Wednesday, May 23, 2007

The friends of Arnold Schnabel: Gordon Scott and Steve Reeves in “Duel of the Titans”

From the "Olney Times", June 1, 1963. Arnold Schnabel's mental state as limned in this poem might reflect his decision to discontinue taking his prescribed "little capsules". Republished thanks to the generosity of the Arnold Schnabel Society.

(The last line of this masterful sonnet refers to a then-popular, now obscure, series of books by the Italian author Giovanni Guareschi about a hot-tempered priest and his nemesis Peppone, the Communist mayor of their village in the Po Valley.)

"Leave of Absence"

As I seem to have taken leave of my senses
I have been given a leave of absence;
Thus beneath this sky the color of absinthe
Clouded with drops of present perfect tenses,
Through tilting streets I wend invariably
To the Fern Rock Theatre (a Steve Reeves matinée),
Then the Three Babes diner, "Onion Soupe Gratinée",
And finally to the vaulted cool Olney Branch Library;
Here at last I lose my mind in the stacks,
And sway within myself like an innocent willow;
All these words and lives arrayed on racks,
I lay myself in them as if on bed and pillow:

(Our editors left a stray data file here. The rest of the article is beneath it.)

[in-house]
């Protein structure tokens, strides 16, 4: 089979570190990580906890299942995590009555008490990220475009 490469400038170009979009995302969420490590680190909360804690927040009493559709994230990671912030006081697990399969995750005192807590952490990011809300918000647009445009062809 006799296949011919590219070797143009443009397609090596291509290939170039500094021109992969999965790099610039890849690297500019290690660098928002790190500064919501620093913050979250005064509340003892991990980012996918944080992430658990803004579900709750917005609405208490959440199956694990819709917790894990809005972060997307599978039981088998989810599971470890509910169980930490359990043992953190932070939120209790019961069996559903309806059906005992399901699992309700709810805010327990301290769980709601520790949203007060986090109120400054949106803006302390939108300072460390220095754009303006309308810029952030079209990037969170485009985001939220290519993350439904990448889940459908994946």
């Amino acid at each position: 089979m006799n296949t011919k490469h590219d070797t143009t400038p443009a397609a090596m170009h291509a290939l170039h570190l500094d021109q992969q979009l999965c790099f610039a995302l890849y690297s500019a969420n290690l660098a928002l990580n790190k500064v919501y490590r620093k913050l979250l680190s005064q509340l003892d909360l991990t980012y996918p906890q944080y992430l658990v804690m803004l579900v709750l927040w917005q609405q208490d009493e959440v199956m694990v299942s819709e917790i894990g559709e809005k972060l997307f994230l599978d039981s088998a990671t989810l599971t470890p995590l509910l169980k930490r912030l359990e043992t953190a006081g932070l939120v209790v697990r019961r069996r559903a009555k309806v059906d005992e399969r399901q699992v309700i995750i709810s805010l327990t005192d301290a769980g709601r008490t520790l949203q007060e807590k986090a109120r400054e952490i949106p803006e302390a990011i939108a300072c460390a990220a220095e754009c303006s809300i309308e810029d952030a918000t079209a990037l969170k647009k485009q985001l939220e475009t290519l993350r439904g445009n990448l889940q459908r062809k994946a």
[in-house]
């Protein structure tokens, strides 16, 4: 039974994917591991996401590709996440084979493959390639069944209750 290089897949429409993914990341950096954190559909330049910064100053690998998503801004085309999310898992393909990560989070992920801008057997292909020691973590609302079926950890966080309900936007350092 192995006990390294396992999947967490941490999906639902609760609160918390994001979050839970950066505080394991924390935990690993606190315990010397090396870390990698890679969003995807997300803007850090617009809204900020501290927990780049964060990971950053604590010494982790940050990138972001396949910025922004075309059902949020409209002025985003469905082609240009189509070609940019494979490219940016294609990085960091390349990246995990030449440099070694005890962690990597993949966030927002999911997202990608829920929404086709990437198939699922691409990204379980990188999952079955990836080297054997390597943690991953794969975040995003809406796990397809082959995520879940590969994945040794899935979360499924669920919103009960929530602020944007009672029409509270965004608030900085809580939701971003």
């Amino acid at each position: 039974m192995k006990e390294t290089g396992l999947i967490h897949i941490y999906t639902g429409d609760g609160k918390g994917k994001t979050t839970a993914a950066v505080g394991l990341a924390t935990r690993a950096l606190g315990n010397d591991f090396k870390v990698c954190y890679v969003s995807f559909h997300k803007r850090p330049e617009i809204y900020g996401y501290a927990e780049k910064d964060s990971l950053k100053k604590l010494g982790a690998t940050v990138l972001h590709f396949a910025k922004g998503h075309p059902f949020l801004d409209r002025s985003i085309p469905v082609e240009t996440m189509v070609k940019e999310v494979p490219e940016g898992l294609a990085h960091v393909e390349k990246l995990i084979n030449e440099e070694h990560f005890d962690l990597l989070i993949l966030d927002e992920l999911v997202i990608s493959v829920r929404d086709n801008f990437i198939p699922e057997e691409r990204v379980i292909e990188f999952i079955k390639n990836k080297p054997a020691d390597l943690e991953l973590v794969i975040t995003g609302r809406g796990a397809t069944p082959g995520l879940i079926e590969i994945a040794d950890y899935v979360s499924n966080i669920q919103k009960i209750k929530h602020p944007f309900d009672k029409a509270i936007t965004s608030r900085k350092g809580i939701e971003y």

I study the sleeves, their fronts and backs:
I shall sit at a table and read Don Camillo.

(Give yourself a break today and check the right hand column of this page, where you will find links to many other fine poems from Arnold Schnabel as well as to his vast and vastly amusing memoir,
Railroad Train to Heaven.)


Anonymous said...

Might the reference to the Don Camillo stories and their decades-long saga of the struggles between the priest and the Communist not be a symbol of the struggle ongoing in the soul of the poet -- between piety and concupiscence, between the sacred and the profane, between the sane and the insane? But which is more insane; Roman Catholicism or Dialectical Materialism

Anonymous said...

Lighten up, Francis.